Friday, October 31, 2014

Notes on Creating a Zylarthen Dungeon: Part I

  1. Embrace the Random: I propose that creating a dungeon is a bit like writing a novel. For many people, starting one is intimidating because they assume that you have to have all of this stuff in your head beforehand. Most people are incapable of having all of that stuff in their head beforehand, so they get scared off. What they don’t understand is that much of the ‘stuff’ will emerge organically—later. You don’t create by setting down what you’re already thinking, but to discover what’s, so to speak, already there. Random generation is the engine that allows you to discover things. In Vol. 4: The Campaign, I cite the comments of C.S. Lewis on this. The other stumbling block is feeling responsible for every decision. Should I put this monster or that monster in that particular room? What is the right thing? What if I do the wrong thing? That feeling of responsibility can be daunting. But random generation takes it off of your shoulders. Or so it seems. It’s all sort of irrational. But it’s how many of us think. Or at least it’s how I think.
  2. What Initially Reminded me to Embrace the Random: In his introduction to the seminal contemporary megadungeon Barrowmaze, the author, Greg Gillespie claimed that much of the dungeon was generated randomly. I thought, wait, that’s legal? You can create a dungeon randomly and then sell it for money? Count me in, man!
  3. Level Variance: On P. 9 of Vol. 4 I laid out tables of monsters for each dungeon level. Each table spanned six or more monster levels, such that you could, say, get 4-24 of the weakest vs. 1 of the most powerful. I then wrote: ‘For greater variation, consider a wider possible spread of monster levels: die 1 = one (table) level lower, die 2-5 = specified (table) level, die 6 = one (table) level higher.' For this dungeon I increased the extremes such that die 1 = two levels lower, die 2 = one level lower, die 3-4 = the same, die 5 = one table level higher, die 6 = two table levels higher. Thus, on say the 3rd level one might encounter anything from 3 Giant Rats (at the absolute lowest possible end) to 1 Basilisk (at the absolute highest end). Is this variation good or bad? I have no idea. Keep in mind, though that ideally the players will often not be able (at least at first) to easily identify the level of difficulty of the monsters. How powerful are those frothing mammals swimming through the water at us? Who knows?
  4. Non-Random Patterns: For new monsters, I decided that there would be a 1 in 3 chance that they would be the same as previously encountered ones. Die 1-2 = a random roll of all monsters previously encountered in the entire dungeon in numbers appropriate to the level, die 3-4 = a random determination of previously encountered monsters on that level, die 5-6 = a random determination of previously encountered monsters in that section. This creates meaningful patterns that make sense. Hopefully the repeating ones will be interesting and not boring. If they seem boring, perhaps there’s a way of making them more interesting.
  5. A Mistake: I screwed up slightly on the algorithm for treasure not guarded by monsters. It’s supposed to be 1 in 6 of all unoccupied rooms. But my Excel randomizer algorithm only did 1 in 8. I will reroll unguarded treasure for the first two levels.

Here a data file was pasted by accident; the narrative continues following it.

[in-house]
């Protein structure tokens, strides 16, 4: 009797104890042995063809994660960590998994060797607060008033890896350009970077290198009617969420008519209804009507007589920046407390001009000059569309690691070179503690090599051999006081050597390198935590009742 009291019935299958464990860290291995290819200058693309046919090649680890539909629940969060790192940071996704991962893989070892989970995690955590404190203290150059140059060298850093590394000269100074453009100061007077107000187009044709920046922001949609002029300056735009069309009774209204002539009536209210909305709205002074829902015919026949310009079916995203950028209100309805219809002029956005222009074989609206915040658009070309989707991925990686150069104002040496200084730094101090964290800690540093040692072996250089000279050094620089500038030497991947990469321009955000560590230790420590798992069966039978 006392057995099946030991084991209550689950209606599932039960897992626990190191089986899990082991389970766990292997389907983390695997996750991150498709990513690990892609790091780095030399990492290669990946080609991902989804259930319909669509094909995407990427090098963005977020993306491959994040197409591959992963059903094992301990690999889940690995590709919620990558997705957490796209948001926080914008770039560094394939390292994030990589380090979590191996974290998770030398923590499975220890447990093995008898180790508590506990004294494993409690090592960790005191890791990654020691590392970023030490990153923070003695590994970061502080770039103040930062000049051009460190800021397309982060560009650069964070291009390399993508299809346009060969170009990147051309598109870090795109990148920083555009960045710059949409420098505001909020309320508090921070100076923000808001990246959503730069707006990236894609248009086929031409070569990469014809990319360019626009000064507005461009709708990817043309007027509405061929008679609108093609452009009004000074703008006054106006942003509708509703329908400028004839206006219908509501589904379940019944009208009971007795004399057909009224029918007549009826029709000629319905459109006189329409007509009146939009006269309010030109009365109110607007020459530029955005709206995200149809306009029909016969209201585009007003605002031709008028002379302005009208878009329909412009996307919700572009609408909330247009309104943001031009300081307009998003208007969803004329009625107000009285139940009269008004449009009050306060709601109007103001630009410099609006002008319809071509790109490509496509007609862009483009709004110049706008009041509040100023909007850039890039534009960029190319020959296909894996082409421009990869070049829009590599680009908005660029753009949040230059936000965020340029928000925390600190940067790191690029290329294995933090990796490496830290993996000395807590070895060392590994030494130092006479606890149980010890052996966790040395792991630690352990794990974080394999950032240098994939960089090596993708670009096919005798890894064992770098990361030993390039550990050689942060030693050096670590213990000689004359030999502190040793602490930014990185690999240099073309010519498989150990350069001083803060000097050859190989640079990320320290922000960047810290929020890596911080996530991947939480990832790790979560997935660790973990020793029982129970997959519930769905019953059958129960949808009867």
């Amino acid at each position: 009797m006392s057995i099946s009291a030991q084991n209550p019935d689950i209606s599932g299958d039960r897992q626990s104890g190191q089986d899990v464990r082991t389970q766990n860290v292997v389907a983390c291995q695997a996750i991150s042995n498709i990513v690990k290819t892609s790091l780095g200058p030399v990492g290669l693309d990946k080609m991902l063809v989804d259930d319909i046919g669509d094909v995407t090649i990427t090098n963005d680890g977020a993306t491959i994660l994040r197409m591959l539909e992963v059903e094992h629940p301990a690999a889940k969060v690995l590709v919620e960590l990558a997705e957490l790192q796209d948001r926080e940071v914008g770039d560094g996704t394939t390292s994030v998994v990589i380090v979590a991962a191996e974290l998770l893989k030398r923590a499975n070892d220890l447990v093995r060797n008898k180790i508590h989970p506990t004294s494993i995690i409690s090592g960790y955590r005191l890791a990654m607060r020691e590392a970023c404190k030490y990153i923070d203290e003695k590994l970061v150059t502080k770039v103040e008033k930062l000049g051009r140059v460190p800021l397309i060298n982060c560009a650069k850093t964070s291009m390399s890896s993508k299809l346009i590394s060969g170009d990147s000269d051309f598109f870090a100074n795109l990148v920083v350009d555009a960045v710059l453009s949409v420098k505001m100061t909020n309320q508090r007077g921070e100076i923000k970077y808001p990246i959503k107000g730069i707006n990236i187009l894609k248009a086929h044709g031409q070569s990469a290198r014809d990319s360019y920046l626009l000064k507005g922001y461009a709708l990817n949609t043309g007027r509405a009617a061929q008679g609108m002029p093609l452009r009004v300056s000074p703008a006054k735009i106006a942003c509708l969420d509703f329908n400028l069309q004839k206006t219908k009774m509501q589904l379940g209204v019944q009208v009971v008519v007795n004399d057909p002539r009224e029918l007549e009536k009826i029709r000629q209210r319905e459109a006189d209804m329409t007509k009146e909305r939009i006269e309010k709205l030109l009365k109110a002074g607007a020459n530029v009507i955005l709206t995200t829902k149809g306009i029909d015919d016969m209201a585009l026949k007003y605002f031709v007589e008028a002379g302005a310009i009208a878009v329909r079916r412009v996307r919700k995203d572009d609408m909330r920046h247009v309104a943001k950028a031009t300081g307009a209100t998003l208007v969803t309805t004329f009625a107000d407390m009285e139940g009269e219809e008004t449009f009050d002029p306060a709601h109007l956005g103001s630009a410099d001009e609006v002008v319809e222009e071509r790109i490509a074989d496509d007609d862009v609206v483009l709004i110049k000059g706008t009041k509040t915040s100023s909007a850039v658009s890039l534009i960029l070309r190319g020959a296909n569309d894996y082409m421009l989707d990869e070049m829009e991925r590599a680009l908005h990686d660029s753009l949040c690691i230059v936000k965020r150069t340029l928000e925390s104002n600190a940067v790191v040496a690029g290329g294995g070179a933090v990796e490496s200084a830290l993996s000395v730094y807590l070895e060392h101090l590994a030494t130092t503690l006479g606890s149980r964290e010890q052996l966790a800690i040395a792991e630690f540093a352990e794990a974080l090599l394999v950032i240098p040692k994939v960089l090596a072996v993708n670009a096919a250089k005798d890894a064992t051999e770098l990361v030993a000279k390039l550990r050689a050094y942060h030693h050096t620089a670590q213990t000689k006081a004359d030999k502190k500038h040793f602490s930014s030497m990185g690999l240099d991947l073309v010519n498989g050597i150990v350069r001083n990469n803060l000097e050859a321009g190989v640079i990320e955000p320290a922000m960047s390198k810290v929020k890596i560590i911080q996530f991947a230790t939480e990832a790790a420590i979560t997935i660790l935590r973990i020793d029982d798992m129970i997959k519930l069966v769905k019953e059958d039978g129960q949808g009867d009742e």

6. Just So You Know: That said, obviously much of the flavor, tone and mechanical interest will come from traps and features added later. But the monster distribution helps to trigger ideas for this.
  7. Why are there so many Martians? Is this a good thing? Out of the 99 monster assignments in the first two levels, 6 are Martians. This is very close to precisely what the tables would predict, as Martians make up 1/18th or 1/19th of each table. The Zylarthen dungeon monster encounter tables are not naturalistic. That is, I didn’t set out to have them track some previously decided scheme of proportions. Rather (with only a few exceptions—dragons, most obviously) each monster is represented precisely once in the tables (and I decided that the different ‘colors’ of Martians would each be a separate monster). Each table for each level generally includes one monster from each of 15 or so categories—getting 'weirder' the higher the die roll. Thus, there is generally 1 mundane mammal, 1 giant insect, 1 prehistoric, 1 undead, 1 Martian and so on in each table. Since the humanoid Martian species are clustered in the lower tables (as opposed to the Orluks, White Apes and so forth in the higher ones), there’s roughly a 1 in 20 chance on these tables that a new monster will be a Martian. I guess I think this is fun. But other dungeon creators are of course free to reroll if they find this bothersome.
More notes in a subsequent post…


  1. I don't think lot's of martians is a bad thing,their presence makes it obvious to adventurers (and their players) the dungeon is a strange place.

  2. I've been reading these and thinking about giving it a shot with one change: dungeon specific monster tables to incorporate some interesting monsters I have from other sources.

  3. Oh no! It is too random! By all that is holy, we can't have random! ;)

    Seriously, I do love what you have done.

    1. Good link. Is he that funny guy on the videos?

      I think he lumps all randomness together. But that's illegitimate. There's a big difference between, say, including an element of randomness in dungeon design and taking away player choice by randomly determining the success of the player's choices. Ideally, the players should have a fair amount of control over what gambles to take, and thus when they do find themselves confronting the random (such as, for example, in most combats), they won't feel like it is being imposed from above. If that makes sense.